Sattamatra, Sattāmātra, Satta-matra: 2 definitions
Sattamatra means something in Hinduism, Sanskrit. If you want to know the exact meaning, history, etymology or English translation of this term then check out the descriptions on this page. Add your comment or reference to a book if you want to contribute to this summary article.
Shaktism (Shakta philosophy)Source: Google Books: Manthanabhairavatantram
Sattāmātra (सत्तामात्र) refers to “pure being”, according to the Svacchandabhairavatantra, which is well known to the Kubjikā Tantras.—Accordingly, “That which is not void is called the Void, while the Void is said to be Non-being. Non-being is taught to be that wherein existing things have ceased to exist. (It is) pure Being (sattāmātra), supremely tranquil: that (transcendental) place abides in a certain indefinable manner”.
Shakta (शाक्त, śākta) or Shaktism (śāktism) represents a tradition of Hinduism where the Goddess (Devi) is revered and worshipped. Shakta literature includes a range of scriptures, including various Agamas and Tantras, although its roots may be traced back to the Vedas.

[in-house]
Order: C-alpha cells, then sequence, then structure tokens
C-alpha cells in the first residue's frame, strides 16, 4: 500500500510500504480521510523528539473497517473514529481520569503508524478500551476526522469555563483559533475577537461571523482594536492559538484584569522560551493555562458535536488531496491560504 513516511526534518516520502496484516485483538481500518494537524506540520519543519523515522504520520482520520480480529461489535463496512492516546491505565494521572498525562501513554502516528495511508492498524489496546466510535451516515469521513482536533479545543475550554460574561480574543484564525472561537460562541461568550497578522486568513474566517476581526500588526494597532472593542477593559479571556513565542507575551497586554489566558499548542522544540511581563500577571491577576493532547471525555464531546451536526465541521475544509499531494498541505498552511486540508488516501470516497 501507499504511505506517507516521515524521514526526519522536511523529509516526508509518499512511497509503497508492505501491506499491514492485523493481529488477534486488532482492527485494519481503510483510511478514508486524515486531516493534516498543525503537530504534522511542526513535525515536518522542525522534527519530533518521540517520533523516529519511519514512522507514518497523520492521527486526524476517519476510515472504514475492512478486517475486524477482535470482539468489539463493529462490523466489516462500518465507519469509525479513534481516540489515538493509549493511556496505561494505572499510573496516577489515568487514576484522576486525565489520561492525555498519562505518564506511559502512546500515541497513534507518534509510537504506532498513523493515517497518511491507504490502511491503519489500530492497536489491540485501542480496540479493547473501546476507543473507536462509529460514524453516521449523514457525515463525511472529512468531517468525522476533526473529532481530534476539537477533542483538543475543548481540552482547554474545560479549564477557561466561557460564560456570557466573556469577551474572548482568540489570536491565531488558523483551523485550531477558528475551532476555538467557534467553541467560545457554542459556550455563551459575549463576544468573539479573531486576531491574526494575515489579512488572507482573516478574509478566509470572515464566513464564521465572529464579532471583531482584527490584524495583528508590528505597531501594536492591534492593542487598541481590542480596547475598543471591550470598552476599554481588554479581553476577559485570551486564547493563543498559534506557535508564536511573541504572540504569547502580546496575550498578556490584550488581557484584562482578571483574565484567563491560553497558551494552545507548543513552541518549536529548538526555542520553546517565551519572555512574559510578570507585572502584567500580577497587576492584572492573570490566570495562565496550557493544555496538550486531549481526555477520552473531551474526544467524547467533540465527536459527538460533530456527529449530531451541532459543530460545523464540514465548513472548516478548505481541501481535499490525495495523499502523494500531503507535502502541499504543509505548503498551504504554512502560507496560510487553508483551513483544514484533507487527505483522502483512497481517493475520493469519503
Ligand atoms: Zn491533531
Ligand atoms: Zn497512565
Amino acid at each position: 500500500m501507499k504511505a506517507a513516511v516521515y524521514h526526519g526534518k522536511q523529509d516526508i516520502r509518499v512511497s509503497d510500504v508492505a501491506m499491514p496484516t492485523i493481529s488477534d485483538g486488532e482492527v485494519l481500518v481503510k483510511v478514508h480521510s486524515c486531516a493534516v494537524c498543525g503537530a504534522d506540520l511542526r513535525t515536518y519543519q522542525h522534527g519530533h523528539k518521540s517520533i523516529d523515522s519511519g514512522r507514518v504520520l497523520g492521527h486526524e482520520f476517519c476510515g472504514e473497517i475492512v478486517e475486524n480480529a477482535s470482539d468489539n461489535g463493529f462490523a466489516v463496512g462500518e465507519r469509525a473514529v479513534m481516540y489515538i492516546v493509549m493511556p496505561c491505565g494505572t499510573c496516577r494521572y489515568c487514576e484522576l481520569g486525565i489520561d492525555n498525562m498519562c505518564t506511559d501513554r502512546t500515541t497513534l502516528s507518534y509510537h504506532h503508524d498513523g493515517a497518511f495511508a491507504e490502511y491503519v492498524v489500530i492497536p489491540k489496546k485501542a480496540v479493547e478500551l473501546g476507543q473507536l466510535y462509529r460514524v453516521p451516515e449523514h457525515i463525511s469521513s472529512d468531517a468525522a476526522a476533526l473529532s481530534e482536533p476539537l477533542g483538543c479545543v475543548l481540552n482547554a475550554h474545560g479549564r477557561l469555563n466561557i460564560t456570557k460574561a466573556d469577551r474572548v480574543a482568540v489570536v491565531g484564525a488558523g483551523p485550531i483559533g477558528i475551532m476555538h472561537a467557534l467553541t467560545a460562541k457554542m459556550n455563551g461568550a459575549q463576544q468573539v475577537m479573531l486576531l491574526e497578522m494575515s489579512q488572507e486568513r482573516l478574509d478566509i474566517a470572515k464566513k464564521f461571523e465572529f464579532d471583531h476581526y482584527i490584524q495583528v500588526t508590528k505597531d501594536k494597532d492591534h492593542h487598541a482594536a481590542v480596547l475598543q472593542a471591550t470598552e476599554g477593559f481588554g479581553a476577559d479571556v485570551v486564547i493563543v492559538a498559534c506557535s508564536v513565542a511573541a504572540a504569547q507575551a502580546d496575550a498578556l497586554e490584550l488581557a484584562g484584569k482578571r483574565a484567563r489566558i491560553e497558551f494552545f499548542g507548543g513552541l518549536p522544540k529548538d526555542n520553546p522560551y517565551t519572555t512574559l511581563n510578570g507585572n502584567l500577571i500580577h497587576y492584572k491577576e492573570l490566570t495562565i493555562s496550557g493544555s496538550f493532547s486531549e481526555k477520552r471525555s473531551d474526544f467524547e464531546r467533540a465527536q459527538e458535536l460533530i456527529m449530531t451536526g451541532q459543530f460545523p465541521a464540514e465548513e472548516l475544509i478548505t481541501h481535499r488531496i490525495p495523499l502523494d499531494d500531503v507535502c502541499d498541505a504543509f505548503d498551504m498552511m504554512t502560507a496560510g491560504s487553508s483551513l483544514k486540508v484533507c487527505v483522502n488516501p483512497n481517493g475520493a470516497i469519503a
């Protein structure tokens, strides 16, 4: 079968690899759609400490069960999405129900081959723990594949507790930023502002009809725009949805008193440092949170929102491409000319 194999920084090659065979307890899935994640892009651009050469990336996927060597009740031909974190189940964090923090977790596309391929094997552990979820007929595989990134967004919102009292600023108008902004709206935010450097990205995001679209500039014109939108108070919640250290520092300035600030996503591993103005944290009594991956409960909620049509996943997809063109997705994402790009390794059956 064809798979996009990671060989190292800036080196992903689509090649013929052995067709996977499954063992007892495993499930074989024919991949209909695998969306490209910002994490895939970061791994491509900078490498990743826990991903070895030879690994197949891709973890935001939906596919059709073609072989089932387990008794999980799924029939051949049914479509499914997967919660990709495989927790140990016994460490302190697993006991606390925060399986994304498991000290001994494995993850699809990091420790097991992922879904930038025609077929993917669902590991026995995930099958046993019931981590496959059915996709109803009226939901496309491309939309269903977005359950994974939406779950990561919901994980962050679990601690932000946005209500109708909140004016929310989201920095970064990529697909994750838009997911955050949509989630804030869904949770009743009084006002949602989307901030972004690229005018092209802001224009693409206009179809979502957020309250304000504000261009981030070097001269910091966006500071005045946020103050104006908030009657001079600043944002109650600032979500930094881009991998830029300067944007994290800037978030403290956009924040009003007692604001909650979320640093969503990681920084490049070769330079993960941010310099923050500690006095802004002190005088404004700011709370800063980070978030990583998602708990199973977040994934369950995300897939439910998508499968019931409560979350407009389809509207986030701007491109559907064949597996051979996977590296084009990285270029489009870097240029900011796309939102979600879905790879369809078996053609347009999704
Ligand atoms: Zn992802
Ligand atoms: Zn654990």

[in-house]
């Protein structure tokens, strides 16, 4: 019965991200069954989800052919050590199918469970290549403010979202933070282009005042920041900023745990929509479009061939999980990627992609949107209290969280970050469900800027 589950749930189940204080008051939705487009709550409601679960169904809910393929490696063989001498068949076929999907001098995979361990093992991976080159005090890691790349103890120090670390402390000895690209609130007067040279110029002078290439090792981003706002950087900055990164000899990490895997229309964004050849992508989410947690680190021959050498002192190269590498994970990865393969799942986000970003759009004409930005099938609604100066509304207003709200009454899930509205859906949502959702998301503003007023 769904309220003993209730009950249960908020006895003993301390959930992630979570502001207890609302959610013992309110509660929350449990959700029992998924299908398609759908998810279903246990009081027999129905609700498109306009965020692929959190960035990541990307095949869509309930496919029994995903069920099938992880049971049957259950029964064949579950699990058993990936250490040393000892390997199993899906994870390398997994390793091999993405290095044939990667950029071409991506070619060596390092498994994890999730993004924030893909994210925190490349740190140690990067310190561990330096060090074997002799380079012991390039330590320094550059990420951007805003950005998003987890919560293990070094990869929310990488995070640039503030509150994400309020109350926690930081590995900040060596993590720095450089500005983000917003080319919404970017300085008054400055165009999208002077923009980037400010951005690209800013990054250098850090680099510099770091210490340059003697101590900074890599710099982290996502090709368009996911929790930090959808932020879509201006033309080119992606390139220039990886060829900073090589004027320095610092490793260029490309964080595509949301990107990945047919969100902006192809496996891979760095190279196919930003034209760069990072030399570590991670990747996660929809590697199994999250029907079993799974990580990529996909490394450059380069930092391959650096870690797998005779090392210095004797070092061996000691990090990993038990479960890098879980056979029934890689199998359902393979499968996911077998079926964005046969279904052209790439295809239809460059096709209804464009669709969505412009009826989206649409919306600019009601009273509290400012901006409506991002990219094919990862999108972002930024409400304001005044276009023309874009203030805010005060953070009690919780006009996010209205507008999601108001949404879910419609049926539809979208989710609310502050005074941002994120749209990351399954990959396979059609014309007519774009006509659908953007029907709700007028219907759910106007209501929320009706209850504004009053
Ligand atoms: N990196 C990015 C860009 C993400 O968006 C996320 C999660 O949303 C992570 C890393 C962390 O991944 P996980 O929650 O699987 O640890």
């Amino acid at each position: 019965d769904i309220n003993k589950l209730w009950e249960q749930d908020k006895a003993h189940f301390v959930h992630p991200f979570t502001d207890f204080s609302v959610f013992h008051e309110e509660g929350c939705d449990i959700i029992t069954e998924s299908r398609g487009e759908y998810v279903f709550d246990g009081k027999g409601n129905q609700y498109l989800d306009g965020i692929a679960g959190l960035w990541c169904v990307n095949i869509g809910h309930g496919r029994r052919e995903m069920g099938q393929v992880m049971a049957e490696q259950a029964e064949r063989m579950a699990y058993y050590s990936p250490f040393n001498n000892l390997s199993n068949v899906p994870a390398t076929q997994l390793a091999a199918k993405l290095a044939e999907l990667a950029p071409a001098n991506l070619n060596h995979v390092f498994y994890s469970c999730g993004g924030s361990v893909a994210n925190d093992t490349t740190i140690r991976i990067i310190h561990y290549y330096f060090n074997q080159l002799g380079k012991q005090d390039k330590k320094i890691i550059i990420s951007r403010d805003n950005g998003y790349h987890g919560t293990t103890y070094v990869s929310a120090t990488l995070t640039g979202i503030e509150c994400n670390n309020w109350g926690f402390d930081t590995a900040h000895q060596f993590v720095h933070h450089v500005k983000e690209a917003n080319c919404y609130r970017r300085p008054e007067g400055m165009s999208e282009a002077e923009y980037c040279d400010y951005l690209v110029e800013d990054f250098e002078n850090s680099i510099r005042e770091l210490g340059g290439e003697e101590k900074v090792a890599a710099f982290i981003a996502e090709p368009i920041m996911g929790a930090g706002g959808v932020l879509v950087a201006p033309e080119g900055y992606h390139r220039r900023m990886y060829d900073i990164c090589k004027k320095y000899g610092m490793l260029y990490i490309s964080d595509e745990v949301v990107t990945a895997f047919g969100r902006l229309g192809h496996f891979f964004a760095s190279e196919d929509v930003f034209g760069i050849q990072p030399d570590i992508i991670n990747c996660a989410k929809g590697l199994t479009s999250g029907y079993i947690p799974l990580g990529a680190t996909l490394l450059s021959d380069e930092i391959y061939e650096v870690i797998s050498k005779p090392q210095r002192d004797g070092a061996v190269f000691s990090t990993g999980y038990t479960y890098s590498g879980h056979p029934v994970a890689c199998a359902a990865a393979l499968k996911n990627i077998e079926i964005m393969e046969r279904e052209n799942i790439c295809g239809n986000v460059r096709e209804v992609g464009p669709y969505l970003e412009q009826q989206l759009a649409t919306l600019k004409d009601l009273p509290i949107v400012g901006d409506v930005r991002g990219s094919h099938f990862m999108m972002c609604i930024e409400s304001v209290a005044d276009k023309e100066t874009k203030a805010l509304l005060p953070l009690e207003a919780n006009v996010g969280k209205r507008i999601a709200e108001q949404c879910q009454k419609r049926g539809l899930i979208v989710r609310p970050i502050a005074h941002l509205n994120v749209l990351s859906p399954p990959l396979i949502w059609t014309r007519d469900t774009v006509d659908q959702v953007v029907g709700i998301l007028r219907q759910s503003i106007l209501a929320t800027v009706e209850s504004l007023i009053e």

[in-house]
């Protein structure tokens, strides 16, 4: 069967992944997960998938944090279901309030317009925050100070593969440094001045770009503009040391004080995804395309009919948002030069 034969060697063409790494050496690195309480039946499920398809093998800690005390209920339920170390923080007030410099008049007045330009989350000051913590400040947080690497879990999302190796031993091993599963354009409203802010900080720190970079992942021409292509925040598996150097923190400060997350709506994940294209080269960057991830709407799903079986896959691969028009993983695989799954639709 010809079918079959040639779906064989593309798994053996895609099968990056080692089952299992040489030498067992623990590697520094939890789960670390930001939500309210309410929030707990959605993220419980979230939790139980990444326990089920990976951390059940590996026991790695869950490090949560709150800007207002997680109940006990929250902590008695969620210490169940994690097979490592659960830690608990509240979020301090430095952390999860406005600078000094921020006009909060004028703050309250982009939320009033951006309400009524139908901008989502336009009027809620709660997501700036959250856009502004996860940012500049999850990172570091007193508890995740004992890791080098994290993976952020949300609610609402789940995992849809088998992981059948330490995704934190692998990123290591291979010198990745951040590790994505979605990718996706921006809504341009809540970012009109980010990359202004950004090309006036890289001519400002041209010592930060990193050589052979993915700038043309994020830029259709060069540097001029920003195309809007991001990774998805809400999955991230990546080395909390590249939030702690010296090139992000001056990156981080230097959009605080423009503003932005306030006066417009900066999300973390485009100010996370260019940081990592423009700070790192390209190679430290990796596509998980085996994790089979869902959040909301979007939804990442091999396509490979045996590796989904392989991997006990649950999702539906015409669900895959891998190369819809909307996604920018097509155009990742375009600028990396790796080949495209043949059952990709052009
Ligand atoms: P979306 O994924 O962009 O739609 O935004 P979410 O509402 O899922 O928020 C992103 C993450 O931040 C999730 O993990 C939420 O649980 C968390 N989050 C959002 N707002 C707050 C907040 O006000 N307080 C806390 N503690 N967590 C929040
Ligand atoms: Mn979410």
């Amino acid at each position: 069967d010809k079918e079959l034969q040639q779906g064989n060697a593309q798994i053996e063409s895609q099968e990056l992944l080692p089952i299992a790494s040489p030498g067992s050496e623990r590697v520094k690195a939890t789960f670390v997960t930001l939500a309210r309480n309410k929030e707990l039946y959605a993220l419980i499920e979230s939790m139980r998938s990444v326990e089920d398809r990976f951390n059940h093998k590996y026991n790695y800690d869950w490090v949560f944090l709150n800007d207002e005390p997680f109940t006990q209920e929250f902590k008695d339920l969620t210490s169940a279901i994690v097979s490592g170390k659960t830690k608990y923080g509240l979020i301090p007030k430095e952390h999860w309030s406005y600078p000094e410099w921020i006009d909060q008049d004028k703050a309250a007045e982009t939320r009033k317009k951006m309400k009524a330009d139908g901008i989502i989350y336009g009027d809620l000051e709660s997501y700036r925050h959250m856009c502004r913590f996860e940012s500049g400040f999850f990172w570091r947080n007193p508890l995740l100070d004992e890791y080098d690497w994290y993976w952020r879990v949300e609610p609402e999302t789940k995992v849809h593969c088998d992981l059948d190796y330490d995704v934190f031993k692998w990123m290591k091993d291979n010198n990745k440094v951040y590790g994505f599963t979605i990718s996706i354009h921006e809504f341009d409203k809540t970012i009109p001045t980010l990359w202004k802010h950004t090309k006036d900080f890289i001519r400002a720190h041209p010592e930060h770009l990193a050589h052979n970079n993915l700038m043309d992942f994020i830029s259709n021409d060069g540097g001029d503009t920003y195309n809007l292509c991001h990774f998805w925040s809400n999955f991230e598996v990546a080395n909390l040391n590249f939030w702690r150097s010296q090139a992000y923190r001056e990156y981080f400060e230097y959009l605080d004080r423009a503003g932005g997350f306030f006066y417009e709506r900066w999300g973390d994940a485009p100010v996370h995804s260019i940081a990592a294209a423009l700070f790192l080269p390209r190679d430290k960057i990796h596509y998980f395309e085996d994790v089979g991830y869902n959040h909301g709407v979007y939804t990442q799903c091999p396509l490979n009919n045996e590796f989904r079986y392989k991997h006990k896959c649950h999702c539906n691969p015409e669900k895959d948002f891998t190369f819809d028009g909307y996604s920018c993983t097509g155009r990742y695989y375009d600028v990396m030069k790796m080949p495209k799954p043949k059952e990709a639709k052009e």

Languages of India and abroad
Sanskrit dictionarySource: Cologne Digital Sanskrit Dictionaries: Monier-Williams Sanskrit-English Dictionary
Sattāmātra (सत्तामात्र):—[=sat-tā-mātra] [from sat-tā > sat] n. mere entity or existence (trātman mfn. ‘whose nature is entitled only to the predicate being’), [Viṣṇu-purāṇa]
Sanskrit, also spelled संस्कृतम् (saṃskṛtam), is an ancient language of India commonly seen as the grandmother of the Indo-European language family (even English!). Closely allied with Prakrit and Pali, Sanskrit is more exhaustive in both grammar and terms and has the most extensive collection of literature in the world, greatly surpassing its sister-languages Greek and Latin.
See also (Relevant definitions)
Starts with: Sattamatratman.
Search found 5 books and stories containing Sattamatra, Sattāmātra, Satta-matra, Sattā-mātra; (plurals include: Sattamatras, Sattāmātras, matras, mātras). You can also click to the full overview containing English textual excerpts. Below are direct links for the most relevant articles:
Brahma Sutras (Shankaracharya) (by George Thibaut)
Laghu-yoga-vasistha (by K. Narayanasvami Aiyar)
The Brahmanda Purana (by G.V. Tagare)
The Bhagavata Purana (by G. V. Tagare)
The Sarva-Darsana-Samgraha (by E. B. Cowell)